Dan Rodricks

Dan Rodricks: Behind brick walls, a crafty and creative Baltimore, and pretty cool guitars | COMMENTARY

Gary Flowers holds one of the jazz guitars he's crafted by hand over the past 25 years.

It’s good to stand among the creative and the crafty, if only for an hour or two. It’s good to stand there while Gary Flowers steams a sheet of maple to form the curved sides of one of his fine guitars. It does some good to watch, in the same shop a few feet away, Jaime Miller sand the walnut on one of his beautiful handcrafted urns.

You could walk down the hall of the old ball-bearing factory and find someone restoring furniture, gilding a frame or bringing new, shocking shine to old brass. You can walk until you land at Brubaker Musical Instruments, maker of electric guitars. It’s all there. It’s all happening on rainy days and sunny days behind the brick walls at Loch Raven Road and Exeter Hall, near the Cloverland Green Spring Dairy plant.


Baltimore has so many talented people — luthiers, metal crafters, wood carvers, dressmakers, furniture makers, cabinet makers, smithies, glass blowers, potters, masons, artisans and artists in all media — but it’s easy to forget or never know them. It’s good to see them in action. It’s inspiring.

It’s also a reminder that, while no longer an industrial Hercules, Baltimore still makes objects beautiful and useful, on the Geppetto scale. Right before our eyes — or behind brick walls — men and women every day unlock studios and shops, then fabricate, finish and polish.


Gary Flowers is 63, and he’s been making jazz guitars for a couple of decades now. He prefers to talk about guitars rather than himself — he can relate the whole history of the jazz guitar and name the great American luthiers — but, if you push him, he’ll tell you that he grew up in Baltimore, graduated from Northern High School and was never far from hammers, power tools and guitars.

“I worked for a homebuilder after high school,” he says, and then, some time after attending Essex Community College, he started getting jobs building sets for television shows, movies and commercials produced in Baltimore. Jobs led to other jobs and a busy life working with his hands. At one point, Flowers built exhibits in the National Aquarium.

He moved into his first woodworking shop 30 years ago, in the old Jeppi Nut building on High Street. That’s where he built his first guitar.

He’d been a bedroom and jam guitarist for a long time by then. He was drawn to the jazz guitar he heard in recordings of Django Reinhardt, Wes Montgomery, Joe Pass and, later, George Benson and Pat Metheny.

Gary Flowers, a Baltimore-based luthier, uses steam to carefully bend a strip of maple that will become the sides of a jazz guitar.

Back in the 20th century, the banjo gave way to the jazz guitar as an orchestral instrument. Players strummed on hollow-body, archtop guitars that made a distinctive, percussive sound and could cut through an orchestra. Later, as the jazz guitar evolved, it mellowed enough that players like Pass accompanied singers.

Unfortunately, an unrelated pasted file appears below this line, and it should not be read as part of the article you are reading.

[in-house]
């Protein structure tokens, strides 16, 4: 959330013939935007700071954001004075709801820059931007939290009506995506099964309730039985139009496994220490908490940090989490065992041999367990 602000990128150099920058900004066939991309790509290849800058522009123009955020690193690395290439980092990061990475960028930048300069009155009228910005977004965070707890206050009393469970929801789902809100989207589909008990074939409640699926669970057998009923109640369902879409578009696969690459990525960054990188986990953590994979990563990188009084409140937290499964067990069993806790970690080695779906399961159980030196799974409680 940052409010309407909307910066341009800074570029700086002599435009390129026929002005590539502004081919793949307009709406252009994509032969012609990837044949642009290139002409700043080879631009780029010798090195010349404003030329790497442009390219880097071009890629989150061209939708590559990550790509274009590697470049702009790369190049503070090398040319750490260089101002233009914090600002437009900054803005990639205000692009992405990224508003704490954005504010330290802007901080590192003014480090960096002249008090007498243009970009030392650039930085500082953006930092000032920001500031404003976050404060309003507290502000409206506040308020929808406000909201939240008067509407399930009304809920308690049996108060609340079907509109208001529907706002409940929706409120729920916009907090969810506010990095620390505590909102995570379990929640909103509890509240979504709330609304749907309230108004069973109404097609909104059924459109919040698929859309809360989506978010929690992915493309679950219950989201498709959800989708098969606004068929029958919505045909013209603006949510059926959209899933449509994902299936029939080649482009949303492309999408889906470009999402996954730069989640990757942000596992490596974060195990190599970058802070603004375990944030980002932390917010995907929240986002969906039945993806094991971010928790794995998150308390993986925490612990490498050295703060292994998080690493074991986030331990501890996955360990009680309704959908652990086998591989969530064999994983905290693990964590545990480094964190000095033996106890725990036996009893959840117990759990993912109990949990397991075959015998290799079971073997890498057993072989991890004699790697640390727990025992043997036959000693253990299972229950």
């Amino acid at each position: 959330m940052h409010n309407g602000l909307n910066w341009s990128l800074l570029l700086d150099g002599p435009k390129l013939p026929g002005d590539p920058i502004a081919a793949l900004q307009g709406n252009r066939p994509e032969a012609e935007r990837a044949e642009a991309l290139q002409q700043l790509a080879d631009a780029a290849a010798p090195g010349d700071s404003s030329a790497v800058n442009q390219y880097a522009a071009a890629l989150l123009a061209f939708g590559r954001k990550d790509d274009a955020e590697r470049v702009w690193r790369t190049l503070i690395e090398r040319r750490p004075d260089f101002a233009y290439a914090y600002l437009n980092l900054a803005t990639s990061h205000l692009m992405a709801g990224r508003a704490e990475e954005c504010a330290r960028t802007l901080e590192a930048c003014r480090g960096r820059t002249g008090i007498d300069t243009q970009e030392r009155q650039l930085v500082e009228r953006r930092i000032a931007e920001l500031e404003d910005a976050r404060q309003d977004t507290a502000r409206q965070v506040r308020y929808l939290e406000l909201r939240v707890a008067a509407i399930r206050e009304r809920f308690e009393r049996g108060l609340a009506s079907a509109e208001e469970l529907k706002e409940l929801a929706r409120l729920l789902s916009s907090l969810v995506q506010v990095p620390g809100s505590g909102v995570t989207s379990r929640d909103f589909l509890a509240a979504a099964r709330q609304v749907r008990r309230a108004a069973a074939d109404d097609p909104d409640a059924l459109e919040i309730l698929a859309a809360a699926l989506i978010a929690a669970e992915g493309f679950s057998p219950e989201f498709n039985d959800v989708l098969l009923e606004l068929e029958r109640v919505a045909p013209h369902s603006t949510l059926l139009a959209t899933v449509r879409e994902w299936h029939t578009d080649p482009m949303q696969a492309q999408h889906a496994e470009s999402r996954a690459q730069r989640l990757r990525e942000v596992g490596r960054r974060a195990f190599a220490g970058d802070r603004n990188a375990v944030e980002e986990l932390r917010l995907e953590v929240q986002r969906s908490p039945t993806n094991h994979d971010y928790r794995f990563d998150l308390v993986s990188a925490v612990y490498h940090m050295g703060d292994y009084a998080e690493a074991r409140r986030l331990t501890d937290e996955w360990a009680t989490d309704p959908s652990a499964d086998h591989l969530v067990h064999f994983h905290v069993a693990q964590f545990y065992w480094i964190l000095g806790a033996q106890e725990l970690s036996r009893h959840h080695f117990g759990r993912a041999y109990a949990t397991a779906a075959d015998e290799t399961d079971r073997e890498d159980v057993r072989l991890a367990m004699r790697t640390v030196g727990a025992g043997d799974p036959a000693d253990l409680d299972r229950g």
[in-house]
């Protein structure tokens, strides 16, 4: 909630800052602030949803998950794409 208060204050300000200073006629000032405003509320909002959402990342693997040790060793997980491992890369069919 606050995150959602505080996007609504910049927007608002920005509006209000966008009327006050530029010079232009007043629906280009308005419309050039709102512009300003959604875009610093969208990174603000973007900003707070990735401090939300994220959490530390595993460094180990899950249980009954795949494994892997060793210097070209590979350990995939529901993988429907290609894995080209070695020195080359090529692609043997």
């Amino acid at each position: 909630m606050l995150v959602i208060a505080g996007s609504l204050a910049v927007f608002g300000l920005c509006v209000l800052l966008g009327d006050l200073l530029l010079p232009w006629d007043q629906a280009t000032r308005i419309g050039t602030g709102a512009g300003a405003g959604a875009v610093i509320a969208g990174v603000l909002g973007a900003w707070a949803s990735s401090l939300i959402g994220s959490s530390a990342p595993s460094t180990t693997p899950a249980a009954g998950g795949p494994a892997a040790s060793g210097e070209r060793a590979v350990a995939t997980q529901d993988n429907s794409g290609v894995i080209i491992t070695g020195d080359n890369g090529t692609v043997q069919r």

Flowers specializes in the archtop, as opposed to the flat-top guitars associated with folk and classical music.

“It’s based on the violin,” he says, holding up one of his maple-and-spruce creations to show off its shape, its bridge, the F-holes and the pickup, the piece that amplifies the sound resonating from the strings through the guitar. The pickup was an innovation that created the distinct sound of the hollow-body jazz guitar.

Over the years, Flowers had repaired some guitars but had never built one. In the 1990s, he picked up a book, “Making An Archtop Guitar” by Bob Benedetto, one of the country’s leading makers of the instrument.


“After using Bob Benedetto’s book to build my first guitar, I called him up and he invited me to his shop in Pennsylvania,” Flowers says. “We became good friends and he personally mentored me.”

Flowers learned a lot from Benedetto and, after building his first guitar, he kept going. He built a special router device to carve the backs and fronts of guitars from maple and spruce. He learned how to steam and bend strips of maple for the sides. He learned patience, too; each guitar takes hundreds of hours to make.

Flowers moved from his workspace at Jeppi Nut to the former factory near Cloverland five years ago. He will sell anywhere from three to six guitars in a good year, for between $6,000 and $8,000. In the handcrafted market, he says, that’s not a high price, and less than most. “You can get a pretty good guitar for $1,000,” Flowers says. “So expectations are high when buying from someone like me.”

The other day, he had three unfinished guitars, all different styles, hanging in a drying room, and he was in the process of building another. To make sure he had a finished guitar to show me when I visited his shop, Flowers borrowed one he had made for a customer in 2016.

The guitar looked brand new to me; the owner obviously had treated it with great care. “He has it displayed like a statue as the main feature of his house,” Flowers said. “He plays it constantly and rightly feels he knows things about it that I don’t.”

Flowers held the shiny guitar and adjusted the tuning pegs. “It’s incredible,” he said, “to see and hear instruments that I haven’t seen in years.”


He strummed on the strings, and seemed pleased with the rich sound that came out of the guitar, proud of it, like the parent of a child who surpassed expectations.